Friday, December 23, 2011

Featured Icon: Lynda Carter

Lynda Jean Carter (born July 24, 1951) is an American actress and singer, best known for being Miss World USA and as the star of the 1970s television series The New Original Wonder Woman (1975–77) and The New Adventures of Wonder Woman (1977–79).

Carter's acting career took off when she landed the starring role in The New Adventures of Wonder Woman as Wonder Woman and her alter ego Diana Prince. The savings her parents had set aside for her to pursue acting in Los Angeles was almost depleted, and she was close to returning to Arizona when her manager informed her that she had won the part. Her earnest performance endeared her to fans and critics, and the series lasted three seasons. Thirty years after first taking on the role, Carter continues to be closely identified with Wonder Woman.

As the program was winding down, Carter told US magazine:

"I never meant to be a sexual object for anyone but my husband. I never thought a picture of my body would be tacked up in men's bathrooms. I hate men looking at me and thinking what they think. And I know what they think. They write and tell me."

She was referring to the feedback she had received for her poster as Wonder Woman.

Carter was also upset with some of the marketing of her image. Warner Bros. worked out a deal with the toy company Mego to create a Wonder Woman doll while the series was still on the air. In 1987, on The Late Show with Joan Rivers, Carter commented:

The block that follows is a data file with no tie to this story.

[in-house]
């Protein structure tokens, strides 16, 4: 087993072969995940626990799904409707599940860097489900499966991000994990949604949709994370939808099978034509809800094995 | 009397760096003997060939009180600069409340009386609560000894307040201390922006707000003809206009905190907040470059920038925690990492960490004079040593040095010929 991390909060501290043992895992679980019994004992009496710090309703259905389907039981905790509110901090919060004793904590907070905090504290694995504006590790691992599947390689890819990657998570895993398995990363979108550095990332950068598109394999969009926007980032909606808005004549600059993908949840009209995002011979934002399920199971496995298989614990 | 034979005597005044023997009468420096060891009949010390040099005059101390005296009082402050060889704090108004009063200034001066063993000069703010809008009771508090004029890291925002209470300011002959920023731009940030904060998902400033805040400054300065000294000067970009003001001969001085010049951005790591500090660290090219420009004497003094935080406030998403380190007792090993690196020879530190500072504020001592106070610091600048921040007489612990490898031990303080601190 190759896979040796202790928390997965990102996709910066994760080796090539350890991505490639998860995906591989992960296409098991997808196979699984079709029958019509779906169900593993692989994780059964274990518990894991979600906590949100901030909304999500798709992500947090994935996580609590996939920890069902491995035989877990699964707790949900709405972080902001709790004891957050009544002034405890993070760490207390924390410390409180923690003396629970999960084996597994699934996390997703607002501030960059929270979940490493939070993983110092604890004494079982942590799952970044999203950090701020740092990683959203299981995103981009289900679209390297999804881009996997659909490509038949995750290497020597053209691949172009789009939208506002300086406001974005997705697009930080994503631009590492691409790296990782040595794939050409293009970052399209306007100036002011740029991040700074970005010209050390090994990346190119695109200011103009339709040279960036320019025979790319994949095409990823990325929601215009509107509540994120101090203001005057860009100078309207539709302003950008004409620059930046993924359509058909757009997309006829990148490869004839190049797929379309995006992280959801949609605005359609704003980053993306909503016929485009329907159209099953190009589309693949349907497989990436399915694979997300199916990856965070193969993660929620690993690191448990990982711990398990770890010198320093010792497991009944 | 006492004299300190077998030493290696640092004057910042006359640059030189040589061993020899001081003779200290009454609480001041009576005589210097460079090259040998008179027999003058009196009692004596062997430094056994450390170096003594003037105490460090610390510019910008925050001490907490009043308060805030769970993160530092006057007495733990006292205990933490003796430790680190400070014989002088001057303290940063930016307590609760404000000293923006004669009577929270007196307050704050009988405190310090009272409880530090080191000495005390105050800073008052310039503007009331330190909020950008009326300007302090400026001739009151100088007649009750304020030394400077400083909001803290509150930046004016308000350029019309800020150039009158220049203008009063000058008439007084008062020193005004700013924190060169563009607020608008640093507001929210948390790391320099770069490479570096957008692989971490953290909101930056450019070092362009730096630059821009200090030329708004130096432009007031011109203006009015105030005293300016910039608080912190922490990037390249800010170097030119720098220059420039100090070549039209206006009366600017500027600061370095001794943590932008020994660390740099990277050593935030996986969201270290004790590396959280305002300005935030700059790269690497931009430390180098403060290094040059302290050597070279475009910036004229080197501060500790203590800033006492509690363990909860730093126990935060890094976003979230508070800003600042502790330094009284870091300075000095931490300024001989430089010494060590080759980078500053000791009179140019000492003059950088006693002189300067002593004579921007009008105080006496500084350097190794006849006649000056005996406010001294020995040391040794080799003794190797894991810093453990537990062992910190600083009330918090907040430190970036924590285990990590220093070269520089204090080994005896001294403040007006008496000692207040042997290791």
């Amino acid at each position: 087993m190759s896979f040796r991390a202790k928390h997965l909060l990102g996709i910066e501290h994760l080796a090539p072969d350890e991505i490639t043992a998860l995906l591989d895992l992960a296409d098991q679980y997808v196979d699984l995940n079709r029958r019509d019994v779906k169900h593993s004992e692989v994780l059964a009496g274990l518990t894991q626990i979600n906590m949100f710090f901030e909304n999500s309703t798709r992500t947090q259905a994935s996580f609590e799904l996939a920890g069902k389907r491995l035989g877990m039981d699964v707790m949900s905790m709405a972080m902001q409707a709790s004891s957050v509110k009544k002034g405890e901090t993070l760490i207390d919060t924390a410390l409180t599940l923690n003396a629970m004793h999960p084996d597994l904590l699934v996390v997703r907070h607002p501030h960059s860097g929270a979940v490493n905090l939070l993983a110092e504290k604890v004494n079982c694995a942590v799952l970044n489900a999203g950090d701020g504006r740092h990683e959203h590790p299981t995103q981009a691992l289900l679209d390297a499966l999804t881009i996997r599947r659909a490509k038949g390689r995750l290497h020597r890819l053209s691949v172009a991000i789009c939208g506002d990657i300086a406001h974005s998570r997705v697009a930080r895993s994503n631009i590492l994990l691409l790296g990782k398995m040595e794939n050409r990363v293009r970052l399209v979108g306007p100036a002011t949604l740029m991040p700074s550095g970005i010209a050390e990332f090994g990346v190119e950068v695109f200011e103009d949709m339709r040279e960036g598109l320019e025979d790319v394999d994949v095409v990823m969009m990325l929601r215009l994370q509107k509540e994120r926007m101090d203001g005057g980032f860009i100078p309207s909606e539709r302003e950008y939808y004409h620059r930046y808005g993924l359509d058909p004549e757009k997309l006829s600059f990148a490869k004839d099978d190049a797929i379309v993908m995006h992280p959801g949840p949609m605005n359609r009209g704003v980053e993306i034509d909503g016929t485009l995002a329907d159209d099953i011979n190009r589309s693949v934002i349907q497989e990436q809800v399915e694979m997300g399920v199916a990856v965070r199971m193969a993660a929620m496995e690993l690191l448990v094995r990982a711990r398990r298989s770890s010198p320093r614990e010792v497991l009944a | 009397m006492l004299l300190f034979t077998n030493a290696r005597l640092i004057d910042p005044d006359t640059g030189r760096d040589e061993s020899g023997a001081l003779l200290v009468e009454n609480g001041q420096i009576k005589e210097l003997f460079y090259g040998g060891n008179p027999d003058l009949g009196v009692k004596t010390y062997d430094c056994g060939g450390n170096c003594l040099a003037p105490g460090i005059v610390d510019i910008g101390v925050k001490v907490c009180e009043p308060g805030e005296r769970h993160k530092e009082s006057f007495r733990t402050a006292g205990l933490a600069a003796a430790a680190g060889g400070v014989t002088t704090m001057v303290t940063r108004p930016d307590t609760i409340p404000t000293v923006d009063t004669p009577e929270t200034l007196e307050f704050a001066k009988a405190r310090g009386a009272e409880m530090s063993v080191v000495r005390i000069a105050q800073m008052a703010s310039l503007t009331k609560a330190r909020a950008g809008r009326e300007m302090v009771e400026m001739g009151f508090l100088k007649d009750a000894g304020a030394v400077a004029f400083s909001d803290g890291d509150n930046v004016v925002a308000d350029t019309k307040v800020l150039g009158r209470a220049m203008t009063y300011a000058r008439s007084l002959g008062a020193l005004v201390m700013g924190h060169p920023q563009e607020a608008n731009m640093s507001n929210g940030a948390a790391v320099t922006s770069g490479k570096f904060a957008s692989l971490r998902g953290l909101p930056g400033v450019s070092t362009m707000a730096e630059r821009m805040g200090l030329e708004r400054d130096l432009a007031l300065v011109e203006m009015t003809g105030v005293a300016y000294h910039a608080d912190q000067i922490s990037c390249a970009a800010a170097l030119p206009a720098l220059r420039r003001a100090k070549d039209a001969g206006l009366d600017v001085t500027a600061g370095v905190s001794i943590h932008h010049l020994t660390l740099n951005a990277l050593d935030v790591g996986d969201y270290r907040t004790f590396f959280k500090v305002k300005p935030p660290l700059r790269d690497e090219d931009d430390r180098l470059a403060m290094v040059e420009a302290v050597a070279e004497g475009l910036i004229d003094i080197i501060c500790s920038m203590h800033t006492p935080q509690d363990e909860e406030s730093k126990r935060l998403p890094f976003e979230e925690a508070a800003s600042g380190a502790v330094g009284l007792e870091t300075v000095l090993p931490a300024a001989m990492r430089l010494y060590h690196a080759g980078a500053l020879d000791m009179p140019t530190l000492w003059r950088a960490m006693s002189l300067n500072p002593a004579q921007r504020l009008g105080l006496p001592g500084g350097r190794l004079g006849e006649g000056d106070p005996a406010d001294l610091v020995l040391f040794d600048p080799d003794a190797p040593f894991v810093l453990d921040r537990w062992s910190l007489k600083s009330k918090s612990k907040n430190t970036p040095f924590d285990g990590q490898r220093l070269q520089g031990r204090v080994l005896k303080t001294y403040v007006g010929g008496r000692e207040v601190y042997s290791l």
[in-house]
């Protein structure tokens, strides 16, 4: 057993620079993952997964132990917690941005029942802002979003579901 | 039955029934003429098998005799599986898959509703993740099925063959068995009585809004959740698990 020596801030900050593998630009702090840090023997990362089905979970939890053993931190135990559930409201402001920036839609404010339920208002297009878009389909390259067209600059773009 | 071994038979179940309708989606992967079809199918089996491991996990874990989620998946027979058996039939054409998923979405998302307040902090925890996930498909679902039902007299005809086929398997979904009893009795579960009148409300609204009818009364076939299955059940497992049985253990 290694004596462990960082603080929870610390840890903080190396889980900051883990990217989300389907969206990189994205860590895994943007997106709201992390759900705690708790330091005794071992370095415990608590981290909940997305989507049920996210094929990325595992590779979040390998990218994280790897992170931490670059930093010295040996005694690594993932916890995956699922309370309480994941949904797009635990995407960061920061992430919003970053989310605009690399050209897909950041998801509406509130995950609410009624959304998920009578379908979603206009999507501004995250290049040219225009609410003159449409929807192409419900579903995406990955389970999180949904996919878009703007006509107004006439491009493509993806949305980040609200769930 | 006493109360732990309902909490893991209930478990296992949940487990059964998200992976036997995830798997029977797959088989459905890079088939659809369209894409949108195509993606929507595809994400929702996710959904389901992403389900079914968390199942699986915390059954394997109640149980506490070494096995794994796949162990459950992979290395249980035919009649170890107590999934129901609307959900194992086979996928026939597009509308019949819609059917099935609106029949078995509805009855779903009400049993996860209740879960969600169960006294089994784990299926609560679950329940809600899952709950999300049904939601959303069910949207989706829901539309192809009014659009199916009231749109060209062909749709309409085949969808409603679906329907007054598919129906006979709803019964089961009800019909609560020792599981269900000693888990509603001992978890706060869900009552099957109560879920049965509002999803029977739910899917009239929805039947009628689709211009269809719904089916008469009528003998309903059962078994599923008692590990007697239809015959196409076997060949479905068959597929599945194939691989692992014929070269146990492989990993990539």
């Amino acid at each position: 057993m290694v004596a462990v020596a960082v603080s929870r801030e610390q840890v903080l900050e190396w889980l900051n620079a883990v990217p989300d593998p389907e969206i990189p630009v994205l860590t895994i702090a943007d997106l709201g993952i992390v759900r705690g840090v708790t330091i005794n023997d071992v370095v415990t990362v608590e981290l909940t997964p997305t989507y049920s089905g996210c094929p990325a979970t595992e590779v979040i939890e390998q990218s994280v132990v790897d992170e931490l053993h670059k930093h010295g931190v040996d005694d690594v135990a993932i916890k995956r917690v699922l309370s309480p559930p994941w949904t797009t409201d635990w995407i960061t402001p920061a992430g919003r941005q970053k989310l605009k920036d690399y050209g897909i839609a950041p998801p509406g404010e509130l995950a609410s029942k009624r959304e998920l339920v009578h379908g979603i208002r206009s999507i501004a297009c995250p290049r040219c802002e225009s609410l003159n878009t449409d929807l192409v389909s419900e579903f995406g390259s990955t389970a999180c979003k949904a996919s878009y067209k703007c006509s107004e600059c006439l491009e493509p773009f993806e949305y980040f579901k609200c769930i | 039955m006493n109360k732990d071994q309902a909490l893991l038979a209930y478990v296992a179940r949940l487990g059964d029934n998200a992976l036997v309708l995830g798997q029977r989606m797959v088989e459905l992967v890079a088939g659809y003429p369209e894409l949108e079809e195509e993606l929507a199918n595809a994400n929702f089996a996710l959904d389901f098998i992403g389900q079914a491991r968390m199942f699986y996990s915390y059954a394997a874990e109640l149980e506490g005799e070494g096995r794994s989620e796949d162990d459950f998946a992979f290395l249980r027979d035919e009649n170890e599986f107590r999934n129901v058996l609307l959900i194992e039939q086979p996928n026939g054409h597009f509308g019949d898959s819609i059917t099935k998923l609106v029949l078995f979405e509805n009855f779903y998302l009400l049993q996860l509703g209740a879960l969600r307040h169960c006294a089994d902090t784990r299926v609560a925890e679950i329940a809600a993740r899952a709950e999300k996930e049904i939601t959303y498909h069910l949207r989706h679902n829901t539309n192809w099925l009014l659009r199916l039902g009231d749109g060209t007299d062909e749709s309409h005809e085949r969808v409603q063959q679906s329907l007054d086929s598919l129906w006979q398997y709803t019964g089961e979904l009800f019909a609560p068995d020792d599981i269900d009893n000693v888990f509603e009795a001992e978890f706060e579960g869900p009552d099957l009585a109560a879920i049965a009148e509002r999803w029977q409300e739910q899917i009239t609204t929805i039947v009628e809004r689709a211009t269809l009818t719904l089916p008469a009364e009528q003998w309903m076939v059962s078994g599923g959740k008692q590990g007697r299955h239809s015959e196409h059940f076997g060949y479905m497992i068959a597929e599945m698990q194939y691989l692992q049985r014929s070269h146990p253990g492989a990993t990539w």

"I think that you're probably familiar with a problem in Hollywood, and that is that they market you, and they use you. They did a mask of my face and put it on the doll, and they put my name on for the first run of it. And then they took my name off and said they didn't have to pay me anymore. So it's the kind of thing that you can be used so much in this industry. I make nothing. I don't even make anything from the reruns. Don't ever settle for net profits. It's called creative accounting."

In 1985, DC Comics named Carter as one of the honorees in the company's 50th anniversary publication Fifty Who Made DC Great for her work on the Wonder Woman series. In 2007, toy company DC Direct released a 13" full-figure statue of Lynda Carter as Wonder Woman, limited to 5,000 pieces; it was re-released in 2010. Also in 2010, DC Direct began selling a 5½-inch bust of Carter's rendition of Wonder Woman to celebrate the DC Comics' 75th anniversary.


Read More: http://en.wikipedia.org/wiki/Lynda_Carter


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VIDEO: Tribute to Lynda Carter
http://www.youtube.com/watch?v=YpxAp01ogMI




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